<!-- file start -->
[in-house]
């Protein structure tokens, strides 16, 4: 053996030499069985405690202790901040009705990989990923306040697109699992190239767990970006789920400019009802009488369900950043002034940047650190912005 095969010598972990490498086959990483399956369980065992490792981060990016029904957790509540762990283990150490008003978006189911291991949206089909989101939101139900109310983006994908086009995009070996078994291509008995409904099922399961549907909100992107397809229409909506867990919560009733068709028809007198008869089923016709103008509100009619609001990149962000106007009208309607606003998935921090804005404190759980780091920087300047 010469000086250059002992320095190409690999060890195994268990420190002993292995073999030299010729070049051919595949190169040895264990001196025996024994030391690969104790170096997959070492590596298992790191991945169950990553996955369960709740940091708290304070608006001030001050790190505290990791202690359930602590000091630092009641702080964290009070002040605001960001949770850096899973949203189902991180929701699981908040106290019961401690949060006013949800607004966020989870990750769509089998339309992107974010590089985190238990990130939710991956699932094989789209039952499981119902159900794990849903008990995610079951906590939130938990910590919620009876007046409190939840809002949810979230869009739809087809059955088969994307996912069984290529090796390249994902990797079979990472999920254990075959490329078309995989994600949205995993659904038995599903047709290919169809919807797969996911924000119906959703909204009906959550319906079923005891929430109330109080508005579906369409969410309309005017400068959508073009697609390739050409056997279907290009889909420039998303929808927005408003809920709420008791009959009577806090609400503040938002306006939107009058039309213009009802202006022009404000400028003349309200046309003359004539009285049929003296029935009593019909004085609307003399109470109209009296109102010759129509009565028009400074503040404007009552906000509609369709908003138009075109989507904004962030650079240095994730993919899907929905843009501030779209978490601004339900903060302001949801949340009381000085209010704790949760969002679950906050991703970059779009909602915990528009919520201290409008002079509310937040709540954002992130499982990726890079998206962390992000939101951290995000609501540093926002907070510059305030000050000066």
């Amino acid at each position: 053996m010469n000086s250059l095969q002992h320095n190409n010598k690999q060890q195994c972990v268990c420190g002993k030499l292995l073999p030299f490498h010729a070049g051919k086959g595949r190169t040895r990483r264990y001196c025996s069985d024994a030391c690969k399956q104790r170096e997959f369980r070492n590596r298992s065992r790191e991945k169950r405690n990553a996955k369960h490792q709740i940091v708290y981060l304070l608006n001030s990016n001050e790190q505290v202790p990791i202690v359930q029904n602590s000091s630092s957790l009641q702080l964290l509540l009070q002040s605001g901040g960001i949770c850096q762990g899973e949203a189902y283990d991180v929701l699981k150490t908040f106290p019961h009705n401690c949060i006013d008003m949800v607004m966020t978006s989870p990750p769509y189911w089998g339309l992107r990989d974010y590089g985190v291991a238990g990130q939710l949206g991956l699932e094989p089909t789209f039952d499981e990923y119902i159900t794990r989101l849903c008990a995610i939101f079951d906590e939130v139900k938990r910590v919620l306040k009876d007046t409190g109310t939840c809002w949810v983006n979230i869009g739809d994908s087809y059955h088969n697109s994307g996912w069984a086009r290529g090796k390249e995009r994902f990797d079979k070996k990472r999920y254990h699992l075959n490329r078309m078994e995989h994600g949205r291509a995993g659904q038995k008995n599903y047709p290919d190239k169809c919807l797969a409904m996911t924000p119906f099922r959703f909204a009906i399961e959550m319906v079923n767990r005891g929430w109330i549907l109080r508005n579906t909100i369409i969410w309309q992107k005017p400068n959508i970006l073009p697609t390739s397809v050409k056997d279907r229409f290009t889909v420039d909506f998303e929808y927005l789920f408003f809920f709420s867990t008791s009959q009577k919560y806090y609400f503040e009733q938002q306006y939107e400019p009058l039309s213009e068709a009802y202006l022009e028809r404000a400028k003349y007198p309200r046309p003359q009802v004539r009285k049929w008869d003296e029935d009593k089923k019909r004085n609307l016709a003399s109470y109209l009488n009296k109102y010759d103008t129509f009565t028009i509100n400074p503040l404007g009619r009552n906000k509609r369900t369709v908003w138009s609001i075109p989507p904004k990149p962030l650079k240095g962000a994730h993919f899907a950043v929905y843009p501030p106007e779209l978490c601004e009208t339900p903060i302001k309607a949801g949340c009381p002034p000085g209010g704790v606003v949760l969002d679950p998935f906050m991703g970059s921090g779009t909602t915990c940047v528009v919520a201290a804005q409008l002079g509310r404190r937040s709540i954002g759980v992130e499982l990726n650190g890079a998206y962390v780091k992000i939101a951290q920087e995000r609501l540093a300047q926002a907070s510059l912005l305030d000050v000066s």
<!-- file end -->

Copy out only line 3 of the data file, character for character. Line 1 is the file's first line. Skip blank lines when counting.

């Amino acid at each position: 053996m010469n000086s250059l095969q002992h320095n190409n010598k690999q060890q195994c972990v268990c420190g002993k030499l292995l073999p030299f490498h010729a070049g051919k086959g595949r190169t040895r990483r264990y001196c025996s069985d024994a030391c690969k399956q104790r170096e997959f369980r070492n590596r298992s065992r790191e991945k169950r405690n990553a996955k369960h490792q709740i940091v708290y981060l304070l608006n001030s990016n001050e790190q505290v202790p990791i202690v359930q029904n602590s000091s630092s957790l009641q702080l964290l509540l009070q002040s605001g901040g960001i949770c850096q762990g899973e949203a189902y283990d991180v929701l699981k150490t908040f106290p019961h009705n401690c949060i006013d008003m949800v607004m966020t978006s989870p990750p769509y189911w089998g339309l992107r990989d974010y590089g985190v291991a238990g990130q939710l949206g991956l699932e094989p089909t789209f039952d499981e990923y119902i159900t794990r989101l849903c008990a995610i939101f079951d906590e939130v139900k938990r910590v919620l306040k009876d007046t409190g109310t939840c809002w949810v983006n979230i869009g739809d994908s087809y059955h088969n697109s994307g996912w069984a086009r290529g090796k390249e995009r994902f990797d079979k070996k990472r999920y254990h699992l075959n490329r078309m078994e995989h994600g949205r291509a995993g659904q038995k008995n599903y047709p290919d190239k169809c919807l797969a409904m996911t924000p119906f099922r959703f909204a009906i399961e959550m319906v079923n767990r005891g929430w109330i549907l109080r508005n579906t909100i369409i969410w309309q992107k005017p400068n959508i970006l073009p697609t390739s397809v050409k056997d279907r229409f290009t889909v420039d909506f998303e929808y927005l789920f408003f809920f709420s867990t008791s009959q009577k919560y806090y609400f503040e009733q938002q306006y939107e400019p009058l039309s213009e068709a009802y202006l022009e028809r404000a400028k003349y007198p309200r046309p003359q009802v004539r009285k049929w008869d003296e029935d009593k089923k019909r004085n609307l016709a003399s109470y109209l009488n009296k109102y010759d103008t129509f009565t028009i509100n400074p503040l404007g009619r009552n906000k509609r369900t369709v908003w138009s609001i075109p989507p904004k990149p962030l650079k240095g962000a994730h993919f899907a950043v929905y843009p501030p106007e779209l978490c601004e009208t339900p903060i302001k309607a949801g949340c009381p002034p000085g209010g704790v606003v949760l969002d679950p998935f906050m991703g970059s921090g779009t909602t915990c940047v528009v919520a201290a804005q409008l002079g509310r404190r937040s709540i954002g759980v992130e499982l990726n650190g890079a998206y962390v780091k992000i939101a951290q920087e995000r609501l540093a300047q926002a907070s510059l912005l305030d000050v000066s």